Today was our first full day at the Agahozo-Shalom Youth Village. Our schedule was tighly-packed: communal breakfast, 3-hour village tour, communal lunch, group discussion on global citizenship and allyship, free time to spend with student clubs and activities, communal dinner, family time (1 hour with a designated family), and Tufts group debrief. Despite this structured itinerary, we experienced pockets of special moments with the village youth and our own Tufts group.
Today we had breakfast at the dining hall with some interns at ASYV. Interns have graduated in the past year and are working at the village. I had a very interesting conversation with one of the interns about playing and composing music. We soon boarded the bus and headed out to the NGO Gardens of Health in Kibenga. We learned about the organization, which does amazing work with mothers to address the problem of malnutrition. These women work on the farm and also learn about balanced meals they can bring to their families. The lunch that was offered to us as well as other community members was delicious, especially the guacamole! The next NGO we visited was the Urugo Women’s Opportunity Center. The site was beautiful and aims to empower women through giving them lessons in English, weaving, painting, etc so that they can gain the skills to find independent success. After the drive back to ASYV, I had dinner with my family and some of the girls tried teaching me their language. Throughout the day I had a balance of fun and meaningful conversations with both Tufts and ASYV students, which I am very grateful for!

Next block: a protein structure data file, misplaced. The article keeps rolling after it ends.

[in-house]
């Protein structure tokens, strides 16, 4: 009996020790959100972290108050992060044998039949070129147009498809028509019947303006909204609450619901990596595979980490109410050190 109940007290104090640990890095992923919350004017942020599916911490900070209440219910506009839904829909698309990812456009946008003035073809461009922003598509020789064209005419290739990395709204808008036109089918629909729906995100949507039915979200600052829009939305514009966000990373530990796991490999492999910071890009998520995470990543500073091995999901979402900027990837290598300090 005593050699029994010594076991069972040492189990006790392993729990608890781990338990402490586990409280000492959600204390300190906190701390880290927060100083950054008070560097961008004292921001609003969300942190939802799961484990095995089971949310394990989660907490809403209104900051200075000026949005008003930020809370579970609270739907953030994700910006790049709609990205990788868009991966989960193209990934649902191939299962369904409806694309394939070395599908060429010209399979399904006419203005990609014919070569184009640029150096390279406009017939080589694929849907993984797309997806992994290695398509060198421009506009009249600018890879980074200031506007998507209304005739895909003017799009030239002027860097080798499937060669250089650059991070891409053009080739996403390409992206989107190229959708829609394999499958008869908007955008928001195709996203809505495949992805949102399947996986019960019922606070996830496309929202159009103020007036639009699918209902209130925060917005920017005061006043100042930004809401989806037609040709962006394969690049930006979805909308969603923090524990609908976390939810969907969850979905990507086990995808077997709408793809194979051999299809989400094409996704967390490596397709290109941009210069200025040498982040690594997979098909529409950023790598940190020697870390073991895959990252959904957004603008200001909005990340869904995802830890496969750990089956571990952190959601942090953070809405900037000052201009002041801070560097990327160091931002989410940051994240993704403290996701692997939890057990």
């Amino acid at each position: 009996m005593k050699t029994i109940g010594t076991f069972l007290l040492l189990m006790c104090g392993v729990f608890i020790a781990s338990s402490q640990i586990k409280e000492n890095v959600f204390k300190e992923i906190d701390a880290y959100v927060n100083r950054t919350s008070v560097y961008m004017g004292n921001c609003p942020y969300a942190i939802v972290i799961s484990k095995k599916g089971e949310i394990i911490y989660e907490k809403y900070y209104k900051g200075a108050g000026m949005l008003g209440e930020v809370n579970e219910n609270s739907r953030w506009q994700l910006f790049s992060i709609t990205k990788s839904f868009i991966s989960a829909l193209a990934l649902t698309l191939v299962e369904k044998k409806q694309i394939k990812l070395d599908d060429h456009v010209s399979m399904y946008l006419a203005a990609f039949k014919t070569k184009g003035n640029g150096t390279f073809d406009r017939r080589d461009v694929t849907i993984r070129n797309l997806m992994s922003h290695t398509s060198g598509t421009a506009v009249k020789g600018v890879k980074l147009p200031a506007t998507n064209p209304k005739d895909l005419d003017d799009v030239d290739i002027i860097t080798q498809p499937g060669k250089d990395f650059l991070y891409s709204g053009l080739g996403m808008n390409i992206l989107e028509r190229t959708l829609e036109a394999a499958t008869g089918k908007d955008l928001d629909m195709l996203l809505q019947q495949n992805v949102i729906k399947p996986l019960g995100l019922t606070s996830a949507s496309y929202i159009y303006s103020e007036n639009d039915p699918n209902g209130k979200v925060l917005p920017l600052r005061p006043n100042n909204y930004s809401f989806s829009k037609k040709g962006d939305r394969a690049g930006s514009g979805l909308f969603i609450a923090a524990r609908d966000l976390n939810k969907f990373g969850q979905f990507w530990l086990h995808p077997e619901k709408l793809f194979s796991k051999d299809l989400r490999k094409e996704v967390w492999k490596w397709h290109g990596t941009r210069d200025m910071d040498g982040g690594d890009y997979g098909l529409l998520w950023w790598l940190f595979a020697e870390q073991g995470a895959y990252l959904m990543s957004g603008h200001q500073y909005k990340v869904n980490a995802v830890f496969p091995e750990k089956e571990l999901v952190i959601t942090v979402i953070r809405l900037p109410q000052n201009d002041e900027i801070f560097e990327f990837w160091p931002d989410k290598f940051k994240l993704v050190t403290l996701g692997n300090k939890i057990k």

Today we woke up early and went to the school to help Senior 6 students with cover letters. We split into two groups. Each group attended one section of a CDC (Career Development Center) class led by one of the teachers. We listened to the lesson and then offered feedback on the cover letters students wrote. After school, some of us went to lunch. In the afternoon, we walked to the Rubona market. Some students had clothing made by seamstresses. Some of us enjoyed local Rwandan food and soda. The trip to Rubona was a window into the stark contrast between life within Agahozo-Shalom Youth Village and life outside of it. We returned from the market and attended a meeting with the village’s cousins, a cohort of short-term workers who live with families and spearhead initiatives. The meeting raised concerns on how the presence of cousins, who are predominantly white Americans, affects the children’s perspectives. Shortly after the meeting, we went to Village Time. Village Time was a meaningful gathering of the whole village, and it featured performances by traditional Rwandan dance groups and other talented ASYV kids. One of the other highlights of the village time was the monthly birthday celebrations. Then dinner was served with the birthday cake presented to all the students and staff of the village. This was followed by an optional Boom Party on the balcony of the dining hall. Some of us attended church services during this time. We ended the night with the usual check ins of all the Tufts students and discussed the plan for the next day